Klamkin and UC, Santa Barbara awarded for proposal on “PICULS: Photonic Integrated Circuits for Ultra-Low Size, Weight and Power”
NASA has selected 15 university-led proposals for the study of innovative, early stage technologies that address high priority needs of America’s space program.
The Early Stage Innovations awards from NASA’s Space Technology Research Grants Program are worth as much as $500,000 each. Universities have two to three years to work on their proposed research and development projects.
“The agency’s space technology research areas lend themselves to the innovative approaches U.S. universities can offer for solving tough science and exploration challenges,” said Steve Jurczyk, associate administrator for NASA’s Space Technology Mission Directorate in Washington. “NASA’s Early Stage Innovations grants align with NASA’s Space Technology Roadmaps and the priorities identified by the National Research Council, helping enable NASA’s exploration goals including robotic missions to Mars and the outer planets, and ultimately human exploration of Mars.”
The proposals selected under the Early Stage Innovations 2015 solicitation address unique, disruptive or transformational technologies, including: payload technologies for assistive free-flyers; robotic mobility technologies for the surfaces of icy moons; integrated photonics for space optical communication; computationally guided structural nanomaterials design; and atmospheric entry modeling development using flight data from the Orion’s first flight test in space last December called Exploration Flight Test 1 (EFT-1).
David Auston, executive director of UC Santa Barbara’s Institute for Energy Efficiency, Center for Energy Efficient Materials and ECE Adjunct Professor, is among 10 University of California faculty members to receive the award from UC President Janet Napolitano
The award recognizes Auston and faculty members from UCLA, UC San Diego, UC Davis, UC San Francisco and UC Santa Cruz for demonstrating outstanding leadership on UC President Janet Napolitano’s systemwide initiatives. They range from increasing student access and diversity, enhancing campus entrepreneurialism, achieving carbon neutrality, promulgating healthy and sustainable food systems around the world and furthering UC’s engagement with Mexico.
Auston is a member of Napolitano’s Global Climate Leadership Council and co-chair of the council’s Applied Research Working Group. Within months of the creation of the council, he helped to convene two workshops on how UC research could be deployed to help meet the systemwide goal of achieving carbon neutrality by 2025. He also played a leading role in organizing a carbon neutrality research summit that included Napolitano, Gov. Jerry Brown and other state leaders, top administrators, sustainability managers and researchers from UC.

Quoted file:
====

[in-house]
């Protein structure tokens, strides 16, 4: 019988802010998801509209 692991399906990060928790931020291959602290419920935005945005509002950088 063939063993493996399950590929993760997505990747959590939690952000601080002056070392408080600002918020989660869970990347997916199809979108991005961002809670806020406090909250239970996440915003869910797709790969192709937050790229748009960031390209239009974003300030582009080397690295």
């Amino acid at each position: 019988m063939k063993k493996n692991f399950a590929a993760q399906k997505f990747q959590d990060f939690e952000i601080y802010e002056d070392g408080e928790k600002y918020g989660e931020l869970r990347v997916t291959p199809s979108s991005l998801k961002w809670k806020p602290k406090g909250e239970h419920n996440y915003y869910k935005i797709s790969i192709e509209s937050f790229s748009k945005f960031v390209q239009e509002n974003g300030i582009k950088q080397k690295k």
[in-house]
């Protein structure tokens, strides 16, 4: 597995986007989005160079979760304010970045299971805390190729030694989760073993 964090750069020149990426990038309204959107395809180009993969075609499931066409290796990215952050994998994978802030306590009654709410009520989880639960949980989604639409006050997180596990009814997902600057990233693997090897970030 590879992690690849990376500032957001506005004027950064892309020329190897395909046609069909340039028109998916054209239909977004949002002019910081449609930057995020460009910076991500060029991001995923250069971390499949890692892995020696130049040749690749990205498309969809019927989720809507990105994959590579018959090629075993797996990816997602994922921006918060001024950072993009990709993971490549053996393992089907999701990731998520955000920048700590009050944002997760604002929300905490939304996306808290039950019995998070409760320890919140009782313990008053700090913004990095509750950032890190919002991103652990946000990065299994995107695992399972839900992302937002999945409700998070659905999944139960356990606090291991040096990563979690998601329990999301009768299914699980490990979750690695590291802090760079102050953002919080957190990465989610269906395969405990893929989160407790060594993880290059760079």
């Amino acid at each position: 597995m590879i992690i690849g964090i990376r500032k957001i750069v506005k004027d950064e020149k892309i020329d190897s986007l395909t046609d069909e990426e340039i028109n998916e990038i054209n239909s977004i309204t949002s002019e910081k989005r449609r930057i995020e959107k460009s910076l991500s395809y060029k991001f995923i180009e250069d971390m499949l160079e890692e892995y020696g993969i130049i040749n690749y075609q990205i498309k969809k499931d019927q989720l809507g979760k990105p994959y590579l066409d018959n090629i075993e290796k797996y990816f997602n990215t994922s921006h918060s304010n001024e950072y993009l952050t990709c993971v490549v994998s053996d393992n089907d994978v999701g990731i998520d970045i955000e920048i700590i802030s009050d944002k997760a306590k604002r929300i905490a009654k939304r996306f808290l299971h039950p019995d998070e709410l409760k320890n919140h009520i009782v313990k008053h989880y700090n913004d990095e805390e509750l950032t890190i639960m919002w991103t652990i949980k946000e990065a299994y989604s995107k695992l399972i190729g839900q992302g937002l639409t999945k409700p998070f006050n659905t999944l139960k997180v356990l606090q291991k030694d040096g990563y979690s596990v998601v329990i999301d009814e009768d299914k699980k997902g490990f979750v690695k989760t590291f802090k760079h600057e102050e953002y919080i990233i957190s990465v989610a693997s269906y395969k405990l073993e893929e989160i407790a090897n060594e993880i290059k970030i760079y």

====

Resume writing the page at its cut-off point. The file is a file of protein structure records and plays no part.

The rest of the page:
“This is a very special honor,” said Auston. “It has been — and continues to be — a great pleasure to work with all the members of the Global Climate Leadership Council and the many faculty, staff and students from the 10 UC campuses, the three national laboratories and UCOP, who are workingto advance the Carbon Neutrality Initiative.”
The award selection committee credited the paper for being judged the most influential on research and industrial practice in computer-aided design of integrated circuits over the ten years since its original appearance at ICCAD
At the recently concluded 34th IEEE/ACM International Conference on Computer Aided Design (ICCAD), held in Austin, Texas, the executive committee of the conference presented the prestigious ICCAD 2015 Ten Year Retrospective Most Influential Paper Award to Professor Kaustav Banerjee and ECE alum, Dr. Navin Srivastava.
For over 34 years, ICCAD has been the world’s premier conference devoted to technical innovations in electronic design automation. The selected paper that was published in the 2005 Proceedings of ICCAD is titled “Performance Analysis of Carbon Nanotube Interconnects for VLSI Applications.” The article’s co-author, Dr. Navin Srivastava, carried out his doctoral research in Professor Banerjee’s Nanoelectronics Research Lab and received the PhD degree in Spring 2009. He is currently an R&D engineer at Mentor Graphics Corporation, Wilsonville, Oregon.
The semiconductor industry has been looking for alternative interconnect solutions to replace copper due to their increasing resistivity and limited current carrying capacity. Professor Banerjee’s early work highlighting the prospects of carbon nanomaterials (including carbon nanotubes and graphene nano-ribbons) as interconnects and passives is now being pursued in many industrial R&D labs and research groups around the world.